“I don’t have no more money to give that landlord,” said Alexander, who lives on a fixed income and pays more than a third of her income on rent. “I’m just one of those scared as hell, just waiting to see what’s going to happen.”
On Oct. 28, Chicago’s City Council passed Mayor Rahm Emanuel’s $7.8 billion budget in a 35-15 vote. The budget included a 72 percent property tax increase worth some $550 million, to be fully implemented by 2019, raising the overall tax bill 13 percent. For every $250,000 of a home’s appraised value, property owners will see a $500 increase in annual property taxes.
“It’s now to the point where working families cannot give any more,” said Diane Limas of Communities United, a grass-roots organization in Chicago. “Our backs are bending already, and I’m afraid that this tax increase on working families is the straw that’s going to break the camel’s back.”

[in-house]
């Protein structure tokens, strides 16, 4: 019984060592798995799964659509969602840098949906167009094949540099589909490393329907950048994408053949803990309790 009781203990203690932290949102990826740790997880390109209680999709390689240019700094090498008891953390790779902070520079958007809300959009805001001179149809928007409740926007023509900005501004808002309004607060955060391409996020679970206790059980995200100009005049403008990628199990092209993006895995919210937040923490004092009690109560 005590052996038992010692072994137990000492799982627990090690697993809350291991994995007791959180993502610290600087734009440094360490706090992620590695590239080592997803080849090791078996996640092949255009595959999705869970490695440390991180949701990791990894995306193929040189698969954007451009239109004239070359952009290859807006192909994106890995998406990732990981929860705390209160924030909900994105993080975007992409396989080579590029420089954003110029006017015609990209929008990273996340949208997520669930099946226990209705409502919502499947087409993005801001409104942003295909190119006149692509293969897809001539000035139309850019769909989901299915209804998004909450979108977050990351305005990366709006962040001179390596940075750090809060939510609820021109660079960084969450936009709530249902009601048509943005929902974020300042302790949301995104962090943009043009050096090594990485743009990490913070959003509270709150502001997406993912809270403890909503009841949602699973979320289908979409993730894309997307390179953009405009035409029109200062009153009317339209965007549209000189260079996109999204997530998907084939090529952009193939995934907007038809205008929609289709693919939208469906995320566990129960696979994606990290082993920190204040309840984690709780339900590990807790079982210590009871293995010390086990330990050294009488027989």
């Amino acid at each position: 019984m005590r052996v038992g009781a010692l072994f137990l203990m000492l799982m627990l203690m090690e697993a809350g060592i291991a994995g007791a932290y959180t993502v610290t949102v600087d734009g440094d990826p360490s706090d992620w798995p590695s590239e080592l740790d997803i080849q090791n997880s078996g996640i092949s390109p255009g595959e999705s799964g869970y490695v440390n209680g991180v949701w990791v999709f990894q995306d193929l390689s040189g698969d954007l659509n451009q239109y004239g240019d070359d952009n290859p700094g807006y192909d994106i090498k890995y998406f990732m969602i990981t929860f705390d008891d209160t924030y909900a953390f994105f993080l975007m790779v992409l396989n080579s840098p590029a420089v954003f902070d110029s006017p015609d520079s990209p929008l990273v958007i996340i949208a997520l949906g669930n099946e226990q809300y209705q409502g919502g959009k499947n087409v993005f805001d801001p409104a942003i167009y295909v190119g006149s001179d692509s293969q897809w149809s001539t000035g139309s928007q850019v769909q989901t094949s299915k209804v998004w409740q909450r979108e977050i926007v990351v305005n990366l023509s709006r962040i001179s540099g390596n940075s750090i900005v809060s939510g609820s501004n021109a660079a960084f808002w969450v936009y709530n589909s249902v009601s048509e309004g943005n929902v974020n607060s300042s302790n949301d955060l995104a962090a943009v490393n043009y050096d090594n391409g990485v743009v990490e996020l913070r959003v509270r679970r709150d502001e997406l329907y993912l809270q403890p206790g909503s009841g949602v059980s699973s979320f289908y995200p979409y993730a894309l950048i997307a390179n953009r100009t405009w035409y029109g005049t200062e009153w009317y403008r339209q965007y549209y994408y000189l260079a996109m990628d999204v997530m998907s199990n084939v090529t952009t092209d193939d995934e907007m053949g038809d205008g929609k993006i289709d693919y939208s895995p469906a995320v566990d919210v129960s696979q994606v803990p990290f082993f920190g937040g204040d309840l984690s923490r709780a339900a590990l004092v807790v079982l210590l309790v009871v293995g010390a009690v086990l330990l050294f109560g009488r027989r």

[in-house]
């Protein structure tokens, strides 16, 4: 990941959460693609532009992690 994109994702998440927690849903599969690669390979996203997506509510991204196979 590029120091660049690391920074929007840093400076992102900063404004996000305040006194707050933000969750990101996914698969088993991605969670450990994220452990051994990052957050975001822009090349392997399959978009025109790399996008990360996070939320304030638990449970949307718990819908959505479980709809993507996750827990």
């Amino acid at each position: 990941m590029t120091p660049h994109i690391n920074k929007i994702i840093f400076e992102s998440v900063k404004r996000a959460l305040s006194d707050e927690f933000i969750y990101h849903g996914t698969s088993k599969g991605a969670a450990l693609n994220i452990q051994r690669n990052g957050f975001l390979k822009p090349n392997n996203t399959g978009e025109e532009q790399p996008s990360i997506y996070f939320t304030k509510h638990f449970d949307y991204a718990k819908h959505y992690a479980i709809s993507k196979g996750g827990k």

For tenants, this means higher rent. Nearly one-third of the city’s rental stock consists of two-to-four-unit buildings, according to the Institute for Housing Studies at DePaul University. Higher property taxes will be spread among fewer tenants in buildings like these. In 2014, Communities United, a grass-roots advocacy organization in northwestern Chicago, analyzed census data and found that, in some neighborhoods, the property tax increase could translate to a rent hike upward of $100 per month.
Data for 2015 are not yet complete, but according to rental service Zumper, rents were on the rise even before the property tax increase. Rent for one-bedroom units in Chicago have increased by more than 13 percent this year — though cities like Phoenix and Oakland, California, saw higher increases of 15 and 19 percent, respectively.